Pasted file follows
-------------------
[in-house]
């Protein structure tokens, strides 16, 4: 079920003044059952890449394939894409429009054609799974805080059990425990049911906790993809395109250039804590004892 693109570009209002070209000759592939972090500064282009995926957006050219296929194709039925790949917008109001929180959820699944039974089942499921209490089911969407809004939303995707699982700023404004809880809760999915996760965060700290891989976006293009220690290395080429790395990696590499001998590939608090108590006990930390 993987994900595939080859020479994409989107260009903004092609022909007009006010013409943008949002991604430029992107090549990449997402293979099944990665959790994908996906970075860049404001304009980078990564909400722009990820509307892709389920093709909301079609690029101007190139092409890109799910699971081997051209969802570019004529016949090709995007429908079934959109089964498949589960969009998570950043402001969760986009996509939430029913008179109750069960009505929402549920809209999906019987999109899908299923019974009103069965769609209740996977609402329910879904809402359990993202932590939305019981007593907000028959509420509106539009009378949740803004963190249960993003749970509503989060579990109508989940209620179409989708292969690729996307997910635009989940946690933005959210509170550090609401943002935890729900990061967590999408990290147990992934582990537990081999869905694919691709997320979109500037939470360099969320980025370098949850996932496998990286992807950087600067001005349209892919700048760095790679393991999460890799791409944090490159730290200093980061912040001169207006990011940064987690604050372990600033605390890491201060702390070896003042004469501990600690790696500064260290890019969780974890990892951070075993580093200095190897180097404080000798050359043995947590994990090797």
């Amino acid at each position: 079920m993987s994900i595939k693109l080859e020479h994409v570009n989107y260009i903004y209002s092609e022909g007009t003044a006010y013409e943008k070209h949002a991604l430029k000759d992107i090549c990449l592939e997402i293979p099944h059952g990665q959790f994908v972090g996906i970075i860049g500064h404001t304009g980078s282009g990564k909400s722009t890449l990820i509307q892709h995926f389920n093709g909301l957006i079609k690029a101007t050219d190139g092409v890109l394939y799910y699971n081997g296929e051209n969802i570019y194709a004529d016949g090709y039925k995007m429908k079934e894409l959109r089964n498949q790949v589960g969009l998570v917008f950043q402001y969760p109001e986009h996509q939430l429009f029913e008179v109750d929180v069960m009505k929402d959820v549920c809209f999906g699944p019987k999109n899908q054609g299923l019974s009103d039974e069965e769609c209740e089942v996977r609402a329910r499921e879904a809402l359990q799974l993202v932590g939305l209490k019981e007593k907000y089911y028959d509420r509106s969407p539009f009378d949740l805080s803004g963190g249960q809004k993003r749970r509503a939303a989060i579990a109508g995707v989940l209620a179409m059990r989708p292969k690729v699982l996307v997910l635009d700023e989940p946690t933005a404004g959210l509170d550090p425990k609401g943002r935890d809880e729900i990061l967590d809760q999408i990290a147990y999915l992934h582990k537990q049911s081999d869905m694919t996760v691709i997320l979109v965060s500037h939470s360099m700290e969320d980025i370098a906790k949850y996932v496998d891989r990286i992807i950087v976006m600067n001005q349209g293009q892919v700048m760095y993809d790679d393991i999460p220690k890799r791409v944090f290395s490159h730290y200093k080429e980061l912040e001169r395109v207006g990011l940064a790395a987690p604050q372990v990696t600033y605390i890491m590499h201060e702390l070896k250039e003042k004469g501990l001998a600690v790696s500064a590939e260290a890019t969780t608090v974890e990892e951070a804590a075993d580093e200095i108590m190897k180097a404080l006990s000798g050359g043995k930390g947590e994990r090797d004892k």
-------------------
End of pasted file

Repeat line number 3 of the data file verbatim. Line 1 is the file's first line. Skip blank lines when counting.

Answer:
């Amino acid at each position: 079920m993987s994900i595939k693109l080859e020479h994409v570009n989107y260009i903004y209002s092609e022909g007009t003044a006010y013409e943008k070209h949002a991604l430029k000759d992107i090549c990449l592939e997402i293979p099944h059952g990665q959790f994908v972090g996906i970075i860049g500064h404001t304009g980078s282009g990564k909400s722009t890449l990820i509307q892709h995926f389920n093709g909301l957006i079609k690029a101007t050219d190139g092409v890109l394939y799910y699971n081997g296929e051209n969802i570019y194709a004529d016949g090709y039925k995007m429908k079934e894409l959109r089964n498949q790949v589960g969009l998570v917008f950043q402001y969760p109001e986009h996509q939430l429009f029913e008179v109750d929180v069960m009505k929402d959820v549920c809209f999906g699944p019987k999109n899908q054609g299923l019974s009103d039974e069965e769609c209740e089942v996977r609402a329910r499921e879904a809402l359990q799974l993202v932590g939305l209490k019981e007593k907000y089911y028959d509420r509106s969407p539009f009378d949740l805080s803004g963190g249960q809004k993003r749970r509503a939303a989060i579990a109508g995707v989940l209620a179409m059990r989708p292969k690729v699982l996307v997910l635009d700023e989940p946690t933005a404004g959210l509170d550090p425990k609401g943002r935890d809880e729900i990061l967590d809760q999408i990290a147990y999915l992934h582990k537990q049911s081999d869905m694919t996760v691709i997320l979109v965060s500037h939470s360099m700290e969320d980025i370098a906790k949850y996932v496998d891989r990286i992807i950087v976006m600067n001005q349209g293009q892919v700048m760095y993809d790679d393991i999460p220690k890799r791409v944090f290395s490159h730290y200093k080429e980061l912040e001169r395109v207006g990011l940064a790395a987690p604050q372990v990696t600033y605390i890491m590499h201060e702390l070896k250039e003042k004469g501990l001998a600690v790696s500064a590939e260290a890019t969780t608090v974890e990892e951070a804590a075993d580093e200095i108590m190897k180097a404080l006990s000798g050359g043995k930390g947590e994990r090797d004892k």